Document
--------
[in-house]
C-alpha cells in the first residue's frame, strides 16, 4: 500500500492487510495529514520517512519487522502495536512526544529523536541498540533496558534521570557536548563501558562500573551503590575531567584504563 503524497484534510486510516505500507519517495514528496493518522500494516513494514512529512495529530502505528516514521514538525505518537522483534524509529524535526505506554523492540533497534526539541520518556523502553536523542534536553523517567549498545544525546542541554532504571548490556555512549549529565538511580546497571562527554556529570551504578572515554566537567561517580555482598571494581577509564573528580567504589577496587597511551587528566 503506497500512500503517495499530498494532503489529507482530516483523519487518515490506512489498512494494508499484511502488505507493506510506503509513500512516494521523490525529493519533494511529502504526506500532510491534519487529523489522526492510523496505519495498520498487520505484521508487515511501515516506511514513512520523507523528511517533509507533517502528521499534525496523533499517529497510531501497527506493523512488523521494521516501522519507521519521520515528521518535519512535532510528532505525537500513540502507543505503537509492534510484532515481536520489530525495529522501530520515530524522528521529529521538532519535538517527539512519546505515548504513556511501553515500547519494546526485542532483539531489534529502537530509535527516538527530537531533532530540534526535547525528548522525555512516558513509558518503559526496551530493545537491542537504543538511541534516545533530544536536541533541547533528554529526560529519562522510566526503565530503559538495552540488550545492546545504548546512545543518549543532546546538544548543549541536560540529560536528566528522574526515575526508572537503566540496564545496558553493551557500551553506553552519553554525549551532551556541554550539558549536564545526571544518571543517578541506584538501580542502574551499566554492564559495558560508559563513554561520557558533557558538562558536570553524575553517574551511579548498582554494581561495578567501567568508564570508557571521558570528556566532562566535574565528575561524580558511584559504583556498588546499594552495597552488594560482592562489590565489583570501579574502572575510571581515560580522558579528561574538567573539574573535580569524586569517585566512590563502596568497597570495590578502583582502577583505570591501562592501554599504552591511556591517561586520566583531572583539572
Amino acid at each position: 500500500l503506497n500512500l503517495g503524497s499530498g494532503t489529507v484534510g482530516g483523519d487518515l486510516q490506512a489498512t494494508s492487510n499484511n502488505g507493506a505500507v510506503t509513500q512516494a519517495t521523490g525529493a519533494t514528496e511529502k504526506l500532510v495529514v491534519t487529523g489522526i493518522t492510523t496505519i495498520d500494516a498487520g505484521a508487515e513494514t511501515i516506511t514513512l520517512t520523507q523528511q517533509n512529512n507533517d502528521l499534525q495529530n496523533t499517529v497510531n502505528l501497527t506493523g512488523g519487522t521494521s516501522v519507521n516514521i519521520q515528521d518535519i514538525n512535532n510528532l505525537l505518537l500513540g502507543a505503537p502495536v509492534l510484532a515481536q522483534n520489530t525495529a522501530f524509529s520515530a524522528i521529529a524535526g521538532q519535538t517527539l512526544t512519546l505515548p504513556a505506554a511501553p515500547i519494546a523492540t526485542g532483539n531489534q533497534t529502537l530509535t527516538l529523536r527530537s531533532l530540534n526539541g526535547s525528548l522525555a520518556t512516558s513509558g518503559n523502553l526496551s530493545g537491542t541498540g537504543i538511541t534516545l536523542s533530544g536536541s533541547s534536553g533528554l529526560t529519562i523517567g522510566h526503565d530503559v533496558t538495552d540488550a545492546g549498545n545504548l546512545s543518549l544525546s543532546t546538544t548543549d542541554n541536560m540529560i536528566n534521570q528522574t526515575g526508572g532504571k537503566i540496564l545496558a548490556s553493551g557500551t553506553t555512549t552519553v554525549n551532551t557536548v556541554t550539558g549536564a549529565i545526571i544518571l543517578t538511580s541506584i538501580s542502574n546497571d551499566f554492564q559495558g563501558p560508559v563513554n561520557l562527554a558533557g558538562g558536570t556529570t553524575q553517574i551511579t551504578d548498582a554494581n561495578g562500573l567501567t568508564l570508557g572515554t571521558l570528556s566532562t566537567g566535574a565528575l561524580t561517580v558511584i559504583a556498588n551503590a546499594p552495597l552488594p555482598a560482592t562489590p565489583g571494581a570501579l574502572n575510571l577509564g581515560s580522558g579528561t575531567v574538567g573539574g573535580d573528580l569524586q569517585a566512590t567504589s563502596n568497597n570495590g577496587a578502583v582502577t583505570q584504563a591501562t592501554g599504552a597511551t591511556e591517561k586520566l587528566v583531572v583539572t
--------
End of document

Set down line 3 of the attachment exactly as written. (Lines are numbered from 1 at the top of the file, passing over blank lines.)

Amino acid at each position: 500500500l503506497n500512500l503517495g503524497s499530498g494532503t489529507v484534510g482530516g483523519d487518515l486510516q490506512a489498512t494494508s492487510n499484511n502488505g507493506a505500507v510506503t509513500q512516494a519517495t521523490g525529493a519533494t514528496e511529502k504526506l500532510v495529514v491534519t487529523g489522526i493518522t492510523t496505519i495498520d500494516a498487520g505484521a508487515e513494514t511501515i516506511t514513512l520517512t520523507q523528511q517533509n512529512n507533517d502528521l499534525q495529530n496523533t499517529v497510531n502505528l501497527t506493523g512488523g519487522t521494521s516501522v519507521n516514521i519521520q515528521d518535519i514538525n512535532n510528532l505525537l505518537l500513540g502507543a505503537p502495536v509492534l510484532a515481536q522483534n520489530t525495529a522501530f524509529s520515530a524522528i521529529a524535526g521538532q519535538t517527539l512526544t512519546l505515548p504513556a505506554a511501553p515500547i519494546a523492540t526485542g532483539n531489534q533497534t529502537l530509535t527516538l529523536r527530537s531533532l530540534n526539541g526535547s525528548l522525555a520518556t512516558s513509558g518503559n523502553l526496551s530493545g537491542t541498540g537504543i538511541t534516545l536523542s533530544g536536541s533541547s534536553g533528554l529526560t529519562i523517567g522510566h526503565d530503559v533496558t538495552d540488550a545492546g549498545n545504548l546512545s543518549l544525546s543532546t546538544t548543549d542541554n541536560m540529560i536528566n534521570q528522574t526515575g526508572g532504571k537503566i540496564l545496558a548490556s553493551g557500551t553506553t555512549t552519553v554525549n551532551t557536548v556541554t550539558g549536564a549529565i545526571i544518571l543517578t538511580s541506584i538501580s542502574n546497571d551499566f554492564q559495558g563501558p560508559v563513554n561520557l562527554a558533557g558538562g558536570t556529570t553524575q553517574i551511579t551504578d548498582a554494581n561495578g562500573l567501567t568508564l570508557g572515554t571521558l570528556s566532562t566537567g566535574a565528575l561524580t561517580v558511584i559504583a556498588n551503590a546499594p552495597l552488594p555482598a560482592t562489590p565489583g571494581a570501579l574502572n575510571l577509564g581515560s580522558g579528561t575531567v574538567g573539574g573535580d573528580l569524586q569517585a566512590t567504589s563502596n568497597n570495590g577496587a578502583v582502577t583505570q584504563a591501562t592501554g599504552a597511551t591511556e591517561k586520566l587528566v583531572v583539572t